This article from The Denver Post brings to light a phenomenon that is not well understood but many pain physicians see daily. Chronic pain patients seldom get amazing relief from opioids. A phenomenon, coined as Opioid Induced Hyperalgesia, occurs when use of opioids makes pain signals in the spinal cord more sensitive. In other words, by taking opioids the spinal cord can sometimes turn up the volume on the pain signals. The role of these messenger nerves in the spinal cord are usually to turn down the volume. Somehow, opioids can make them do the opposite.

There are many opioids out there. Other names for these drugs are opiates or narcotic pain killers. These drugs are all based on heroin. Commonly available opioids include morphine (Kadian, MS Contin), hydrocodone (Vicodin, Norco), oxycodone (Percocet, OxyContin), fentanyl (Duragesic), hydromorphone (Dilaudid) and many others.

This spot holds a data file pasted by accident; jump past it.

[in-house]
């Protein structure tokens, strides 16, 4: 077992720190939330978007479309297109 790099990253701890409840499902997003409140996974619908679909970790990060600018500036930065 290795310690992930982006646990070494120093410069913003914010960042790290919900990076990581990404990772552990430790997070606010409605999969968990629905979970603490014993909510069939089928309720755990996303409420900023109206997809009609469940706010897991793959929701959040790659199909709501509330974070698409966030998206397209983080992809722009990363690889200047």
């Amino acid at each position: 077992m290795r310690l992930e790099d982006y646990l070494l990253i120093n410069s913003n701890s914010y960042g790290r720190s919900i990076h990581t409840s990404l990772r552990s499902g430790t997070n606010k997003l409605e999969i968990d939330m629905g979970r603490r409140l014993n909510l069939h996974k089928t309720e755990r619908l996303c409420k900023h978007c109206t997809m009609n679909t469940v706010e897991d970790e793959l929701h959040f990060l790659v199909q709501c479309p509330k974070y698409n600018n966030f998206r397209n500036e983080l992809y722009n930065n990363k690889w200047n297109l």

This article talks about a study at the University of Colorado. Exposure of opioids after some pain in rats led to more chronic pain. These messenger cells in the spinal cord were more active in these rats. And the rats subsequently experienced more pain for a longer period of time. There have been numerous human studies that postulated this using alternative methods to study spinal cord and brain function.

Whether tolerance or Opioid Induced Hyperalgesia, chronic daily use of opioids for chronic pain have meager results at best. The risks of chronic opioid therapy often outweigh the potential for meager benefits. As we learn more about pain pathways in the spinal cord and brain, we will better understand how to harness the many options available to us now and develop new strategies moving forward.

Call Dr Sueno’s office today to discuss the limited role of opioids in any chronic pain syndrome.